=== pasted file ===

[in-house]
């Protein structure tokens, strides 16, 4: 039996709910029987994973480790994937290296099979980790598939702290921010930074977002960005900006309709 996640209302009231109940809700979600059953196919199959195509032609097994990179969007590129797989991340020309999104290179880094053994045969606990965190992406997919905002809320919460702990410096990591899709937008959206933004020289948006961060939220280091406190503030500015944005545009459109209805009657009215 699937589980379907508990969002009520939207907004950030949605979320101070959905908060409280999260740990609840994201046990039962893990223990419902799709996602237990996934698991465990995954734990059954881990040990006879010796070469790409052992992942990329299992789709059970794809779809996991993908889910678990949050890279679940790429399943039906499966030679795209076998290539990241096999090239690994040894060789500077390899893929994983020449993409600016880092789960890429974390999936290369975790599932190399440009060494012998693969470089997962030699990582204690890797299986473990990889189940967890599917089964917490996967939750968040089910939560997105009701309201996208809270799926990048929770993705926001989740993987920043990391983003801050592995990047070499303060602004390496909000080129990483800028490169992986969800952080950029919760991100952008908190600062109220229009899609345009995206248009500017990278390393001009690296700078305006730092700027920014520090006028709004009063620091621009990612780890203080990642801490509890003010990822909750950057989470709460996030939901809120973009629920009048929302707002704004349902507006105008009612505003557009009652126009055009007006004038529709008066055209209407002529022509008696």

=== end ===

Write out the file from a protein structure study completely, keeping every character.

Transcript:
[in-house]
């Protein structure tokens, strides 16, 4: 039996709910029987994973480790994937290296099979980790598939702290921010930074977002960005900006309709 996640209302009231109940809700979600059953196919199959195509032609097994990179969007590129797989991340020309999104290179880094053994045969606990965190992406997919905002809320919460702990410096990591899709937008959206933004020289948006961060939220280091406190503030500015944005545009459109209805009657009215 699937589980379907508990969002009520939207907004950030949605979320101070959905908060409280999260740990609840994201046990039962893990223990419902799709996602237990996934698991465990995954734990059954881990040990006879010796070469790409052992992942990329299992789709059970794809779809996991993908889910678990949050890279679940790429399943039906499966030679795209076998290539990241096999090239690994040894060789500077390899893929994983020449993409600016880092789960890429974390999936290369975790599932190399440009060494012998693969470089997962030699990582204690890797299986473990990889189940967890599917089964917490996967939750968040089910939560997105009701309201996208809270799926990048929770993705926001989740993987920043990391983003801050592995990047070499303060602004390496909000080129990483800028490169992986969800952080950029919760991100952008908190600062109220229009899609345009995206248009500017990278390393001009690296700078305006730092700027920014520090006028709004009063620091621009990612780890203080990642801490509890003010990822909750950057989470709460996030939901809120973009629920009048929302707002704004349902507006105008009612505003557009009652126009055009007006004038529709008066055209209407002529022509008696």